In January 1981, FDA issued a Notice of Opportunity for Hearing to withdraw approval of NDA 012750 on the basis that the data submitted to FDA were inadequate and did not provide substantial evidence that LIBRAX was effective for its intended uses. FDA revoked the temporary exemption allowing LIBRAX to be marketed while the NDA was under review at FDA. In July 1981, FDA, in response to a request from the NDA holder for a hearing on LIBRAX, stated that LIBRAX may continue to be marketed while the hearing request is under review at FDA pending a final ruling on that request.
On July 24, 2012, FDA published a notice in the Federal Register (77 Fed. Reg. 43,337) asking companies with outstanding hearing requests for pre-1962 DESI drugs to either affirm their hearing requests or withdraw them. LIBRAX was one of the drugs discussed in the notice. The NDA holder responded to the Federal Register notice on August 22, 2012 affirming its hearing request.
And then things went quiet . . . . until May 23, 2016, when FDA posted a rather cryptic memorandum in Docket No. FDA-1975-N-0336 for the LIBRAX DESI proceeding (DESI 10837). According to the 1-page memo:
As set forth in the Stipulation for Dismissal in Hoffmann-La Roche, Inc. v. Richardson, et. al, Civil Action 11-73 (D.N.J. August 2, 1973), “[a] new drug application for Librax was approved by the Food and Drug Administration on September 1, 1966. At that time, pursuant to the 1962 New Drug Amendments, the Food and Drug Administration determined that Librax was safe and effective for the indications set forth in its labeling.” As such, Librax is not subject to review under DESI.
A few days later, our firm, on behalf of a client, sent a letter to FDA requesting that the Agency withdraw the May 23rd document and not take any action based on it. “The May 23 document is factually and legally wrong,” our firm explained in the letter. But in an August 18, 2016 response to our firm’s May 27, 2016 letter, FDA doubles down on the Agency’s newfound position.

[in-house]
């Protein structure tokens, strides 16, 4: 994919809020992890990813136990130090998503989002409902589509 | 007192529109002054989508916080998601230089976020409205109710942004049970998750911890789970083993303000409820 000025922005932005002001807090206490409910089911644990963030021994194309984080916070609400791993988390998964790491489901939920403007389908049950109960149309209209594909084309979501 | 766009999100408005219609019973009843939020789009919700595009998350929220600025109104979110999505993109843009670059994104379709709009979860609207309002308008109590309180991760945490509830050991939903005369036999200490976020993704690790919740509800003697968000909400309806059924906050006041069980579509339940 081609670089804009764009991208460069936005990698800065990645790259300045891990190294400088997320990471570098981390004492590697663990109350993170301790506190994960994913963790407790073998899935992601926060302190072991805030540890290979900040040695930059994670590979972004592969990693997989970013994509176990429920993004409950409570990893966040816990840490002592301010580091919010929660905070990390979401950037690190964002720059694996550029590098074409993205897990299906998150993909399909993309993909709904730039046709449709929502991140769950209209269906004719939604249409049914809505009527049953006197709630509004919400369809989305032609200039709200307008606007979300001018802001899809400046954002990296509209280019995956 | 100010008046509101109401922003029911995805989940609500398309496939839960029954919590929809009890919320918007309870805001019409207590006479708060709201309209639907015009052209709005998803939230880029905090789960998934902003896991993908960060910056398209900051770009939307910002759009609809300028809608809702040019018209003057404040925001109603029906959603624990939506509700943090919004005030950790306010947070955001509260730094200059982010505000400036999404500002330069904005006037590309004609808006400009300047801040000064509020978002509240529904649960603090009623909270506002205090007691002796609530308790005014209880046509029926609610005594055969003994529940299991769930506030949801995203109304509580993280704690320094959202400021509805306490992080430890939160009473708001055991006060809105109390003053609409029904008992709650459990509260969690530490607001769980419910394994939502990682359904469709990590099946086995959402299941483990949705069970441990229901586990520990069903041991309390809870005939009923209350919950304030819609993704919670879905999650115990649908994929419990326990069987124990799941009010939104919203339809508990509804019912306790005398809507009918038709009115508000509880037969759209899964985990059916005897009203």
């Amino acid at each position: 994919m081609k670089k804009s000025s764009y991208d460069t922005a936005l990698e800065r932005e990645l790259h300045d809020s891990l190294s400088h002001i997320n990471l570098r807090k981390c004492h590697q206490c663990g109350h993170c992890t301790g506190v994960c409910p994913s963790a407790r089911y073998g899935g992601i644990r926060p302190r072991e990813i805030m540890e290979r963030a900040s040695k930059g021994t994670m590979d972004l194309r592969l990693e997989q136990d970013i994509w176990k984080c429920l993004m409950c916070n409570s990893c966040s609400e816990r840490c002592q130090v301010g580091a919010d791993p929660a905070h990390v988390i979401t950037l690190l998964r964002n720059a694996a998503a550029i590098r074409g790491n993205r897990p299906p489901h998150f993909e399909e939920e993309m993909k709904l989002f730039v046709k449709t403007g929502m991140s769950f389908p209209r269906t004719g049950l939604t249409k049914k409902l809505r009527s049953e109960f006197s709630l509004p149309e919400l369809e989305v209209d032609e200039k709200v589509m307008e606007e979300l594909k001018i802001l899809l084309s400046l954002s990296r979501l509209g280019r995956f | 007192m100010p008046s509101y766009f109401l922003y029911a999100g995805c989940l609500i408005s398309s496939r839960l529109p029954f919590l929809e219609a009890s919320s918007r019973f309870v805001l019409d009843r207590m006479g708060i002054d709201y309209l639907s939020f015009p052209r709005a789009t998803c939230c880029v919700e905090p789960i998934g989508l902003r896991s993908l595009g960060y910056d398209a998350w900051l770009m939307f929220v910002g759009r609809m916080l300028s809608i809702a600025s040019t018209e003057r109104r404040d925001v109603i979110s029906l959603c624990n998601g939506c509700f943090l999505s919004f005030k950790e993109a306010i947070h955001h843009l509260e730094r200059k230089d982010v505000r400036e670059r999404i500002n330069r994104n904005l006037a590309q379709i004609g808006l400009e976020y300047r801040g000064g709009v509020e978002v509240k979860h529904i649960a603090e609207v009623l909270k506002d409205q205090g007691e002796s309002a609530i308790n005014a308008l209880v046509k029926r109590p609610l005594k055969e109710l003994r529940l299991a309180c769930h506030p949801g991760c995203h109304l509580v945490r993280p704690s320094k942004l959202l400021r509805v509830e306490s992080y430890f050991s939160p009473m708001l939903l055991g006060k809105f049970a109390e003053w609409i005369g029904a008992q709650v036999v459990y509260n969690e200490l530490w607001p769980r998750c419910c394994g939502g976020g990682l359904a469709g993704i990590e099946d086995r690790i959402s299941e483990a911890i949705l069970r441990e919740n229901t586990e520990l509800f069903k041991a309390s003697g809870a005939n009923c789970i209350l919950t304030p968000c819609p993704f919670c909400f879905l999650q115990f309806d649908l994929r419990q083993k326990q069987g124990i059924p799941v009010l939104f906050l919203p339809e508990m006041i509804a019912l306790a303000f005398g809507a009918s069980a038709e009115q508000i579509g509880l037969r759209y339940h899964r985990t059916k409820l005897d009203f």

At this juncture, FDA has determined that [the] Stipulation for Dismissal [in Hoffmann-La Roche, Inc. v. Richardson, et. al] is the controlling legal document on the question of whether Librax is subject to DESI review. In accordance with this Stipulation for Dismissal, FDA has concluded that Librax is not subject to review under DESI, as the drug was fully approved on the basis of safety and effectiveness in 1966. . . .
[W]e recognize that there were conflicting agency statements concerning the regulatory status of Librax. Nonetheless, FDA has concluded that it must look to the August 1973 Stipulation for Dismissal of the Roche lawsuit on the question of whether Librax is subject to review under DESI, as the Roche lawsuit was filed in January 1973 over this precise question. In our assessment, FDA is bound by the Stipulation for Dismissal, which was signed on behalf of, among others, the Commissioner of Food and Drugs, and which explicitly states that Librax was filly approved on the basis of safety and effectiveness in September 1966.
Right around the time the August 18, 2016 response from FDA was sent, the Orange Book was updated with the “NEWA” (“New drug product approval usually in the supplement month”) addition for LIBRAX. If FDA’s dubious determination stands, then that’s one less pending DESI review for the Agency to deal with.